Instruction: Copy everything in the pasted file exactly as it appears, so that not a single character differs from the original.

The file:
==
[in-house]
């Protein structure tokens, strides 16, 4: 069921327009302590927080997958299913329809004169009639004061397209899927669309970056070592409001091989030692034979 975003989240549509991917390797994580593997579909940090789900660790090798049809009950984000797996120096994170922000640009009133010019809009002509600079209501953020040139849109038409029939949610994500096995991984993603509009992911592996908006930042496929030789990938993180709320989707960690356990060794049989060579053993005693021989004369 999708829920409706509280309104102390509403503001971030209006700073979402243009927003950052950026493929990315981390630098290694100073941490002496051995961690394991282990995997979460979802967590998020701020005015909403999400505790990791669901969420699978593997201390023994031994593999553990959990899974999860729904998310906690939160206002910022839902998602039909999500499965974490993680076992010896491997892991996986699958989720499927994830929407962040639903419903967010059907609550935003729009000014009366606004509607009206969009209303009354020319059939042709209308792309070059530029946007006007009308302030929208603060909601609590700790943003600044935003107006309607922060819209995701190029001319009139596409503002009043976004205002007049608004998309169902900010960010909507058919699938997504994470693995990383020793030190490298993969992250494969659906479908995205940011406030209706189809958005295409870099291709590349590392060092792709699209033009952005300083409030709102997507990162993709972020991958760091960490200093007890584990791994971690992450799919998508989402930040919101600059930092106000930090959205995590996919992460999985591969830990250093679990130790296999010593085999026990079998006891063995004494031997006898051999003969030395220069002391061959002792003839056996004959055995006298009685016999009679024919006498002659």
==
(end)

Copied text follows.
[in-house]
């Protein structure tokens, strides 16, 4: 069921327009302590927080997958299913329809004169009639004061397209899927669309970056070592409001091989030692034979 975003989240549509991917390797994580593997579909940090789900660790090798049809009950984000797996120096994170922000640009009133010019809009002509600079209501953020040139849109038409029939949610994500096995991984993603509009992911592996908006930042496929030789990938993180709320989707960690356990060794049989060579053993005693021989004369 999708829920409706509280309104102390509403503001971030209006700073979402243009927003950052950026493929990315981390630098290694100073941490002496051995961690394991282990995997979460979802967590998020701020005015909403999400505790990791669901969420699978593997201390023994031994593999553990959990899974999860729904998310906690939160206002910022839902998602039909999500499965974490993680076992010896491997892991996986699958989720499927994830929407962040639903419903967010059907609550935003729009000014009366606004509607009206969009209303009354020319059939042709209308792309070059530029946007006007009308302030929208603060909601609590700790943003600044935003107006309607922060819209995701190029001319009139596409503002009043976004205002007049608004998309169902900010960010909507058919699938997504994470693995990383020793030190490298993969992250494969659906479908995205940011406030209706189809958005295409870099291709590349590392060092792709699209033009952005300083409030709102997507990162993709972020991958760091960490200093007890584990791994971690992450799919998508989402930040919101600059930092106000930090959205995590996919992460999985591969830990250093679990130790296999010593085999026990079998006891063995004494031997006898051999003969030395220069002391061959002792003839056996004959055995006298009685016999009679024919006498002659």